Please use this identifier to cite or link to this item: https://hdl.handle.net/1959.11/7113
Title: The effectiveness of interpersonal and relational skills criteria in the selection of Queensland Executive Principals
Contributor(s): Cook, Philip (author); Riley, Daniel (supervisor); Smith, Larry (supervisor); Gee, David Ross (supervisor)
Conferred Date: 2010
Copyright Date: 2010
Open Access: Yes
Handle Link: https://hdl.handle.net/1959.11/7113
Abstract: The question of whether Principals in large schools require high level interpersonal and relational skills to succeed, and whether the majority of incumbents of these positions have these skills has been largely ignored in the research about Principal leadership. This study examines a sample of half of the most senior Principals in Queensland, those in schools of more than 1600 students who have had to re-apply for their positions under the title of Executive Principal. Data is collected from the Executive Principals; their supervisors; and officers within their schools who directly report to them. The research uses a mixed research approach using both qualitative and quantitative methodology and employs both interviews and questionnaires to affirm the conclusions from the literature study that these skills are vital to effective principalship in large and complex schools. The data collected in the research shows that interpersonal and relational skills are seen by all parties as vital to effective principalship, and suggests that these skills are not only important, but perhaps the most important. The conclusions of the research not only confirm the view that interpersonal and relational skills are vital to success as a principal, but also document some of the key skills in this area which are important – authenticity; collaboration and the ability to build partnerships; the ability to influence; concern for others; the ability to inspire and motivate; and the ability to deal with complex situations and people. The paper provides a platform for further research in this area across the full breadth of the principalship.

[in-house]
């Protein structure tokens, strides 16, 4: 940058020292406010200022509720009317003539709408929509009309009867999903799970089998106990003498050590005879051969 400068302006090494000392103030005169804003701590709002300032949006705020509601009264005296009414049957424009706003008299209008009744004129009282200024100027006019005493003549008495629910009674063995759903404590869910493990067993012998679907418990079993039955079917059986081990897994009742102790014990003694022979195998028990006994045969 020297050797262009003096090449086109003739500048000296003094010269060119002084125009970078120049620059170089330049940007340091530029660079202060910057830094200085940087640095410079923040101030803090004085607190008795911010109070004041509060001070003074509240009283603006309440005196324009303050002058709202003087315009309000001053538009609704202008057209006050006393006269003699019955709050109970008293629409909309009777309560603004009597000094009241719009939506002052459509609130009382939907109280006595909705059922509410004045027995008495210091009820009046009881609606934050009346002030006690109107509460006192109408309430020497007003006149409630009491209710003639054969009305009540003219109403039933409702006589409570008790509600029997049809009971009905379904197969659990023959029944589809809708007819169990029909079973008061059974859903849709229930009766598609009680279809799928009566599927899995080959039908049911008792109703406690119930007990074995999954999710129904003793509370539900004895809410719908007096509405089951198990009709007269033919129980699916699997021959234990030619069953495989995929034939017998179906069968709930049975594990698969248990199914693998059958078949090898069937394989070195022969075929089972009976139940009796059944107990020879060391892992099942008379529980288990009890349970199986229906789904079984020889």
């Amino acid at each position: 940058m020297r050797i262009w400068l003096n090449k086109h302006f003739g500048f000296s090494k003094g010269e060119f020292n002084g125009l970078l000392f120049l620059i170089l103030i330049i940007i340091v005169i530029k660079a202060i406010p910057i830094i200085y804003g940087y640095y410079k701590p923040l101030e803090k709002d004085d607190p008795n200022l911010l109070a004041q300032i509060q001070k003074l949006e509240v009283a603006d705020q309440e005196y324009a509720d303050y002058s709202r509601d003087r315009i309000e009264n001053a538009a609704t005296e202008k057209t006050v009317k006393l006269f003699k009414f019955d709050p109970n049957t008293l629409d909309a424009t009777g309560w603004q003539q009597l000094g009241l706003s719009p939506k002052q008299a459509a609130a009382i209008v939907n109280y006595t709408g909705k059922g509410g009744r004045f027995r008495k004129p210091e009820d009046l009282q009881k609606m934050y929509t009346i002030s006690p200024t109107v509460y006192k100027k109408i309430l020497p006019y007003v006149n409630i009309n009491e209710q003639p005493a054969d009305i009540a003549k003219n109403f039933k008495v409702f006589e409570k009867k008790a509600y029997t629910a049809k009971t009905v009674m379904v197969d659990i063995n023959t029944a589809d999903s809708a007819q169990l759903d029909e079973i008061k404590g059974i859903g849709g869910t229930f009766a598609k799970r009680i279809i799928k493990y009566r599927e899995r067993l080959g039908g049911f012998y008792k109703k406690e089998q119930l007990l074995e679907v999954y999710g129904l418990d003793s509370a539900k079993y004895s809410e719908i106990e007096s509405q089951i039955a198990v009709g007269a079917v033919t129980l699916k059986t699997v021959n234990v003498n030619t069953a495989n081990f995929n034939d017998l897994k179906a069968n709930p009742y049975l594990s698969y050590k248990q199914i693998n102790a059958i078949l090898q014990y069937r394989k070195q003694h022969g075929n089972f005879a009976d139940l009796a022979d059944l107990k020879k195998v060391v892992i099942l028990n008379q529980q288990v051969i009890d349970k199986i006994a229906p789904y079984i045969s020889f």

Publication Type: Thesis Masters Research
Field of Research Codes: 160599 Policy and Administration not elsewhere classified
Rights Statement: Copyright 2010 - Philip Cook
HERDC Category Description: T1 Thesis - Masters Degree by Research
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